But the acting is not the problem with Shutter Island. It sort of suits it. As the yarn unfolds, DiCaprio and Ruffalo’s slightly stagey style is matched for unashamed melodrama by Ben Kingsley’s too-calm, too-reasonable psychiatrist and Max Von Sydow’s creepy German doctor, and that’s before we’ve met the inmates: Emily Mortimer’s unhinged child-killer, Jackie Earle Haley’s disfigured nut, even Patricia Clarkson’s cave-bound rogue doctor turned patient. The style is hyperreal, or hyperunreal. Scorsese’s love of films like Out Of The Past and Cat People and Bedlam is there for all to see – in fact, why didn’t he shoot Shutter Island in black and white, like Dead Men Don’t Wear Plaid, and really go for the pastiche, if that was his intention? (There’s what looks a bit like deliberate back-projection but it’s too slick to convince as unconvincing, if you see what I mean. A version of Shutter Island made in 1954 would not have looked as good as this – but then, the source novel came out in 2003, so the whole thing’s a modern day construct based on a nostalgia for a fictional past.)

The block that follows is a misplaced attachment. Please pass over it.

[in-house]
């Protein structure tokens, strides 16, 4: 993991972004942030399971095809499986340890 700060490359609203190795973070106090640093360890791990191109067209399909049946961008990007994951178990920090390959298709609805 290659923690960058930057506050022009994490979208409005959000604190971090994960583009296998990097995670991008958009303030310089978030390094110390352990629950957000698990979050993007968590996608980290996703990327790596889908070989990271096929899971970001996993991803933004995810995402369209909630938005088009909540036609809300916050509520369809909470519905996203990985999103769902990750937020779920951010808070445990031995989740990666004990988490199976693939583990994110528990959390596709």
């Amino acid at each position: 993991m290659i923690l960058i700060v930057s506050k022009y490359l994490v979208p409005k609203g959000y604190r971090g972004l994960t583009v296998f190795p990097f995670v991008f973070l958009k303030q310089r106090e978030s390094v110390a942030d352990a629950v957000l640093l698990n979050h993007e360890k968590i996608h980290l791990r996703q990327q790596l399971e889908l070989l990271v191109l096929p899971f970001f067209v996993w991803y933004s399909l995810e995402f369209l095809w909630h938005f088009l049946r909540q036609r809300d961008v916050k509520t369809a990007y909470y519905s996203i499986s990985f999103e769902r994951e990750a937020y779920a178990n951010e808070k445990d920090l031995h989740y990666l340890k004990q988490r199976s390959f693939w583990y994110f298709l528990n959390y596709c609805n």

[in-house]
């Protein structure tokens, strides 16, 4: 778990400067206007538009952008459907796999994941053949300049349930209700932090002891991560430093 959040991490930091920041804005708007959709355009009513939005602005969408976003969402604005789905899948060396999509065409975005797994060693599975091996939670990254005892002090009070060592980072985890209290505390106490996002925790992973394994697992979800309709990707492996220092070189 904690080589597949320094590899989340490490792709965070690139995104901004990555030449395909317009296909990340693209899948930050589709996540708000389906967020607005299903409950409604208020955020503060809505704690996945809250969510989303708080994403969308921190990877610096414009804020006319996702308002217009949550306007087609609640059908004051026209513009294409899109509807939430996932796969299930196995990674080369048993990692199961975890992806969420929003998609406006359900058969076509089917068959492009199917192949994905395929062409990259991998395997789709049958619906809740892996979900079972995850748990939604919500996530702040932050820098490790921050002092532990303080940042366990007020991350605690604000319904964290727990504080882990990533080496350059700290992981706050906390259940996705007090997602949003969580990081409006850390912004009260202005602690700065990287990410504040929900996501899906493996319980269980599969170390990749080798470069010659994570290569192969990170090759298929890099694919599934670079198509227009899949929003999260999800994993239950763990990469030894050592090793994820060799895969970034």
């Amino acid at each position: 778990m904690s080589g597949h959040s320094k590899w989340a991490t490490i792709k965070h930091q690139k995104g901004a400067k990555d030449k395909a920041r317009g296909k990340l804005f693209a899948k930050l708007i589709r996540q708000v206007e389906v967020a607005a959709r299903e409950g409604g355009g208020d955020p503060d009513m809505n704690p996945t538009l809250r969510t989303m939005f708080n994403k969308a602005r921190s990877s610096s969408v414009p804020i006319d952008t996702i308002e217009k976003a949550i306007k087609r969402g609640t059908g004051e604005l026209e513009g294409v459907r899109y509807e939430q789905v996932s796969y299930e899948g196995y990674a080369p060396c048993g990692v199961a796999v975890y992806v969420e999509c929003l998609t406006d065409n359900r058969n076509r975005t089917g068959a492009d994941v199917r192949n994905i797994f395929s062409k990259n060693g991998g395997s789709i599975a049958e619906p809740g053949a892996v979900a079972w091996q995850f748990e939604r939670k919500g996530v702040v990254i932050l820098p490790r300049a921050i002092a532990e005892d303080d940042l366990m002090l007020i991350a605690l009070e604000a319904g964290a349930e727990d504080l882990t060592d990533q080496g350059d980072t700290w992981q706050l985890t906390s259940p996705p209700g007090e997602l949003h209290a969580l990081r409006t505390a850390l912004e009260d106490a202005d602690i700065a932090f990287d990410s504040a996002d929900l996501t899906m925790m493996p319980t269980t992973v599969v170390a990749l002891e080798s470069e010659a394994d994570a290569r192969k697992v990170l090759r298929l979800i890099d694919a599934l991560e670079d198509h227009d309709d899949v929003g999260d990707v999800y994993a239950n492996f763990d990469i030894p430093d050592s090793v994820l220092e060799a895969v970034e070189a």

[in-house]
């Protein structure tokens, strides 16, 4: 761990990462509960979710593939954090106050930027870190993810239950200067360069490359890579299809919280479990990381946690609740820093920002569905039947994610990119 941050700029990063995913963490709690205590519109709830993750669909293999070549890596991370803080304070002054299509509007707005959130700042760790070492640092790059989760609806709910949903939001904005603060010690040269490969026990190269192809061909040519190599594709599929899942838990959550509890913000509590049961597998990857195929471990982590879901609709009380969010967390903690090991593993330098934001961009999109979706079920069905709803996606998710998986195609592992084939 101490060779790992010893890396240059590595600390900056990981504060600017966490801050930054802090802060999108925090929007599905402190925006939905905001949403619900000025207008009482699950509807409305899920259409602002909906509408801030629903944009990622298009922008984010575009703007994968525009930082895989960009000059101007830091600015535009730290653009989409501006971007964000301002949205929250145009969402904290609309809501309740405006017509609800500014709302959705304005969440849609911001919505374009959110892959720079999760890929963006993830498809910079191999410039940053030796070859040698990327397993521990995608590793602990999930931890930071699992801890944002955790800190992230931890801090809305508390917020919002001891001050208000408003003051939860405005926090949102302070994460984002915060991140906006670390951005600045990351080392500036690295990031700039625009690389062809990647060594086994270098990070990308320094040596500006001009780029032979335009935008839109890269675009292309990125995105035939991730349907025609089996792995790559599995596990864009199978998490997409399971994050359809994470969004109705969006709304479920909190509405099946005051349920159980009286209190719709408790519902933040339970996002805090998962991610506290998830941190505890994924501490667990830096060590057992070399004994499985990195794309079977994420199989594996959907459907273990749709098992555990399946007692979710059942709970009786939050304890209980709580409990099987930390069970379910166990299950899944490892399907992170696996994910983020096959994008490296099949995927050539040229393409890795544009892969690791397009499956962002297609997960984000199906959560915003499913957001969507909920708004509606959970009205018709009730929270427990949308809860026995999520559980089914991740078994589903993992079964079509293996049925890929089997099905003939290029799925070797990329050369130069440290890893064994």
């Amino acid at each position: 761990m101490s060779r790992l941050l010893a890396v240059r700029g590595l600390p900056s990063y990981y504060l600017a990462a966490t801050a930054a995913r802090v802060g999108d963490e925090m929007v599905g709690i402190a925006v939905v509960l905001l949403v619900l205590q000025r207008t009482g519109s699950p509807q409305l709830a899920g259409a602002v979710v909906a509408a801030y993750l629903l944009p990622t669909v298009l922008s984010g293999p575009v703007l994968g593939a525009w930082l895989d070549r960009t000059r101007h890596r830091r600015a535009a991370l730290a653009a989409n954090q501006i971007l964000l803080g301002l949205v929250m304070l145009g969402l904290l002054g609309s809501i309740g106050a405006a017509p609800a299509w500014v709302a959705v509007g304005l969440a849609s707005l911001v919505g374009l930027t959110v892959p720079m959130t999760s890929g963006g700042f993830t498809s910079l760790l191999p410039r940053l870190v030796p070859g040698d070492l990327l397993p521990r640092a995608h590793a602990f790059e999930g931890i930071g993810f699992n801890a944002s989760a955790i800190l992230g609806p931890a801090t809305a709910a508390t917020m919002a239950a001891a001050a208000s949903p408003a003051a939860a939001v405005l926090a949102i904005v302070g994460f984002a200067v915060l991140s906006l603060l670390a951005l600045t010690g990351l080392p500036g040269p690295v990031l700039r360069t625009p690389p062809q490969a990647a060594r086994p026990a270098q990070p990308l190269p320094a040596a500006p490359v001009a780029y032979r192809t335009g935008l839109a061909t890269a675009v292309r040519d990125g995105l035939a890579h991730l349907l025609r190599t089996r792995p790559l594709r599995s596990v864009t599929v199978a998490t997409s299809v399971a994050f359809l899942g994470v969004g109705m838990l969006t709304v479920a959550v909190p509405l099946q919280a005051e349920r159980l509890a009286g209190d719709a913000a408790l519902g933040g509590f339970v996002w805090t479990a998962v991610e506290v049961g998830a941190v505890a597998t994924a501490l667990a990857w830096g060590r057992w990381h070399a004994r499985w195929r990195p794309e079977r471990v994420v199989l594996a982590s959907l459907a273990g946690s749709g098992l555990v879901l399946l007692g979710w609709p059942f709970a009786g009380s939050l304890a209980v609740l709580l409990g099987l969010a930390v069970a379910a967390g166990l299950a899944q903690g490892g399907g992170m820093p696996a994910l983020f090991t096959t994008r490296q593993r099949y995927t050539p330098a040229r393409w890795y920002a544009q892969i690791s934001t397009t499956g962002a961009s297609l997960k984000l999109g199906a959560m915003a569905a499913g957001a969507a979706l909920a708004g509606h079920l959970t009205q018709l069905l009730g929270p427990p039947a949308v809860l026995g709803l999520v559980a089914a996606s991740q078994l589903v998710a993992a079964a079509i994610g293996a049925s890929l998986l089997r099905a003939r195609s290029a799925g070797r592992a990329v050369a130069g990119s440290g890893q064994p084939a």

Now, I don’t wish to stray into SPOILER ALERT territory. This is a film with a twist. The twist is Dennis Lehane’s. It does not come at the very end. In fact, it’s a twist that starts becoming apparent about half an hour before the end, to the point that it becomes a kind of narrative ping pong ball for an extended stretch, as we are forced to decide who’s telling the truth and who’s not. That’s all I’ll say on specifics. But in general, it’s a twist that makes your heart sink, rather than your head spin. I’m sure it worked on the page. I can imagine a lot of the guff in this film working on the page. But when it’s right there, in front of you, be it seemingly reliable flashback or clearly unreliable fantasy, the sense of anything being inside a character’s mind is lost. All it does it makes you distrustful of what you are seeing, which isn’t a good thing. Michelle Williams, perhaps one of the most underused actresses working in Hollywood today (she’s in everything, but rarely gets anything meaningful to do), keeps turning up as the wet, dead wife of DiCaprio; clearly, she is not really there, as she is dead, but she’s handy as a clue that we don’t yet know all the answers.